Texas congressman overstates job losses tied to ban on new drilling leases
President Joe Biden made good on his promise to take action on curbing U.S. emissions when he issued an executive order halting new oil and gas leases on federal lands and water.
The order, signed Wednesday, directs the Department of the Interior to pause issuing leases to oil and gas companies pending a review of the climate impacts of the department’s leasing and permitting practices. About 22% of U.S. oil production is reliant on federal lands and waters.
Anticipating Biden’s move, U.S. Rep. Kevin Brady, R-Texas, expressed dismay at how a moratorium on leasing would impact jobs in Texas’ oil and gas sector.
“Killing more Texas jobs,” Brady said in a Jan. 22 tweet. “After killing #KeystoneXL pipeline, #Biden suspends new oil/gas leasing on fed lands/water. If permanent, 120,000 TX jobs lost. 120,000 MORE jobless. Pssst… aren’t you supposed to CREATE jobs?”
Biden’s move will have a disproportionate effect on states with large swaths of federal lands used for oil and gas activity. New Mexico, for instance, has 24 million acres of federal land, or about 32% of the state’s total land mass; Wyoming has 29 million federally owned acres, or about 47% of the state.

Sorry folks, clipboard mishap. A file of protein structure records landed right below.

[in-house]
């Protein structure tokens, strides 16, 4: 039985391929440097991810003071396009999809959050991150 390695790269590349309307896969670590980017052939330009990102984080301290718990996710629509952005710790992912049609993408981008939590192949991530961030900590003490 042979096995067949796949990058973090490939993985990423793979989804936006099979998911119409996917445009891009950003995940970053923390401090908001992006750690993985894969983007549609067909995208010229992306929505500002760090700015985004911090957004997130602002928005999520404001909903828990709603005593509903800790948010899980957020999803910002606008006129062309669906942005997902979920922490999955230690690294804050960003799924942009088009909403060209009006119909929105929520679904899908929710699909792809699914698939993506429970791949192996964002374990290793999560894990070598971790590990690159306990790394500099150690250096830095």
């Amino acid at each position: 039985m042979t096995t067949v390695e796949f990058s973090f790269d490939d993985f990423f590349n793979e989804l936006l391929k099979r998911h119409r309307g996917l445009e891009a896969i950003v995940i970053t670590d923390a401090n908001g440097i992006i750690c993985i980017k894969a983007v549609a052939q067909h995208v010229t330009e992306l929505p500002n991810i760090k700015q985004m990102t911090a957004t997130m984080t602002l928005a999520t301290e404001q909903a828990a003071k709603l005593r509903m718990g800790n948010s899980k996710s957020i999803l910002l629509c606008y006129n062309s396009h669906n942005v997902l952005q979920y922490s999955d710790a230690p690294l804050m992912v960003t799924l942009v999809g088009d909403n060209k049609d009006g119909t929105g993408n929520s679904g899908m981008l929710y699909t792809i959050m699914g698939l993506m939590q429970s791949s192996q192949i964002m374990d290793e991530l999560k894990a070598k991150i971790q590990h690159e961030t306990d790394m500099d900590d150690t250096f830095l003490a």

Texas, on the other hand, has very little federally-owned land — 3 million acres, or 2% of the state. Nearly half of that is managed by the U.S. National Park Service. As of 2019, about 185,000 acres were under lease for oil and gas production in Texas.
Although most of Texas’ oil and gas industry is based onshore, a sliver of the industry is actively drilling in federal waters in the Gulf of Mexico. As of Jan. 22, there were 16 offshore rigs in the Gulf compared with 175 on Texas land, according to the Baker Hughes rig count. (In February last year, before the coronavirus pandemic dealt major blows to the global oil industry, about 20 rigs were deployed in the Gulf compared to around 400 onshore in Texas.)
With such a small fraction of the state’s industry likely impacted by Biden’s directive, is Brady correct when he says that 120,000 Texas jobs are at stake? …
Read the full story and see how Brady’s claim rated at PolitiFact Texas. And listen to PolitiFact’s Brandon Mulder’s interview with Texas Standard in the audio player above.